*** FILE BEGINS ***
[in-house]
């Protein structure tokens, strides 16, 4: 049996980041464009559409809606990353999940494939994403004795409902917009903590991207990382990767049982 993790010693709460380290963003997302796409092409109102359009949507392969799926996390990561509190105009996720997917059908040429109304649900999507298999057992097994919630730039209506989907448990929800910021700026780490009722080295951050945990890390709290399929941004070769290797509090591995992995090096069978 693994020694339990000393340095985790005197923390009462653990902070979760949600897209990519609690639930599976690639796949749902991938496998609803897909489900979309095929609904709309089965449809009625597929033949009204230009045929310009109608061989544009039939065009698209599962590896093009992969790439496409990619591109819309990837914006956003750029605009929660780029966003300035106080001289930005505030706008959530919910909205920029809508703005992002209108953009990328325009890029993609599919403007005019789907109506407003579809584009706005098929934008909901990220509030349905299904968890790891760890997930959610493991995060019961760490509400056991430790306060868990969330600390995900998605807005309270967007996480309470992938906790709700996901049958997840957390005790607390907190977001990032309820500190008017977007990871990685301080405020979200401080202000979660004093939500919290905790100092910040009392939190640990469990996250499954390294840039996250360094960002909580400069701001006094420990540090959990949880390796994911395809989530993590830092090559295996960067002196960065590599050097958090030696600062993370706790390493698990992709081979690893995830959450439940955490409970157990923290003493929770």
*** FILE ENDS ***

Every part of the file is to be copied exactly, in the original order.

[in-house]
């Protein structure tokens, strides 16, 4: 049996980041464009559409809606990353999940494939994403004795409902917009903590991207990382990767049982 993790010693709460380290963003997302796409092409109102359009949507392969799926996390990561509190105009996720997917059908040429109304649900999507298999057992097994919630730039209506989907448990929800910021700026780490009722080295951050945990890390709290399929941004070769290797509090591995992995090096069978 693994020694339990000393340095985790005197923390009462653990902070979760949600897209990519609690639930599976690639796949749902991938496998609803897909489900979309095929609904709309089965449809009625597929033949009204230009045929310009109608061989544009039939065009698209599962590896093009992969790439496409990619591109819309990837914006956003750029605009929660780029966003300035106080001289930005505030706008959530919910909205920029809508703005992002209108953009990328325009890029993609599919403007005019789907109506407003579809584009706005098929934008909901990220509030349905299904968890790891760890997930959610493991995060019961760490509400056991430790306060868990969330600390995900998605807005309270967007996480309470992938906790709700996901049958997840957390005790607390907190977001990032309820500190008017977007990871990685301080405020979200401080202000979660004093939500919290905790100092910040009392939190640990469990996250499954390294840039996250360094960002909580400069701001006094420990540090959990949880390796994911395809989530993590830092090559295996960067002196960065590599050097958090030696600062993370706790390493698990992709081979690893995830959450439940955490409970157990923290003493929770």